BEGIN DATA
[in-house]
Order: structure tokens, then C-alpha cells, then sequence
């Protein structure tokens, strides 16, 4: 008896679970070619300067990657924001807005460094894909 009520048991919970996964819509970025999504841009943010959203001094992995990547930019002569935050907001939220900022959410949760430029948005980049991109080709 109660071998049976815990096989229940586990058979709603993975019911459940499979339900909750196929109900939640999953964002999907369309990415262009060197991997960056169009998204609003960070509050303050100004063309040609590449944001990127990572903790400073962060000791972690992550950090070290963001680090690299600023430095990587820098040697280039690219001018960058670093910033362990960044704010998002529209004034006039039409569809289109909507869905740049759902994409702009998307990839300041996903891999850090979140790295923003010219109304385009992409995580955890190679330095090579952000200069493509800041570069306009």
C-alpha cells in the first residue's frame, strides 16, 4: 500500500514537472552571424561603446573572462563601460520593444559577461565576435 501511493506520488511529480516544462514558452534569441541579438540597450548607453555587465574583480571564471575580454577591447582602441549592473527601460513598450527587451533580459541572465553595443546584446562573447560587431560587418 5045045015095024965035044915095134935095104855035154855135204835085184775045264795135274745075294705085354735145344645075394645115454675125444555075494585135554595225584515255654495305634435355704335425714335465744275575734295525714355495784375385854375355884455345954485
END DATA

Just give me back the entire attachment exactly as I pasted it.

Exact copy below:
[in-house]
Order: structure tokens, then C-alpha cells, then sequence
């Protein structure tokens, strides 16, 4: 008896679970070619300067990657924001807005460094894909 009520048991919970996964819509970025999504841009943010959203001094992995990547930019002569935050907001939220900022959410949760430029948005980049991109080709 109660071998049976815990096989229940586990058979709603993975019911459940499979339900909750196929109900939640999953964002999907369309990415262009060197991997960056169009998204609003960070509050303050100004063309040609590449944001990127990572903790400073962060000791972690992550950090070290963001680090690299600023430095990587820098040697280039690219001018960058670093910033362990960044704010998002529209004034006039039409569809289109909507869905740049759902994409702009998307990839300041996903891999850090979140790295923003010219109304385009992409995580955890190679330095090579952000200069493509800041570069306009």
C-alpha cells in the first residue's frame, strides 16, 4: 500500500514537472552571424561603446573572462563601460520593444559577461565576435 501511493506520488511529480516544462514558452534569441541579438540597450548607453555587465574583480571564471575580454577591447582602441549592473527601460513598450527587451533580459541572465553595443546584446562573447560587431560587418 5045045015095024965035044915095134935095104855035154855135204835085184775045264795135274745075294705085354735145344645075394645115454675125444555075494585135554595225584515255654495305634435355704335425714335465744275575734295525714355495784375385854375355884455345954485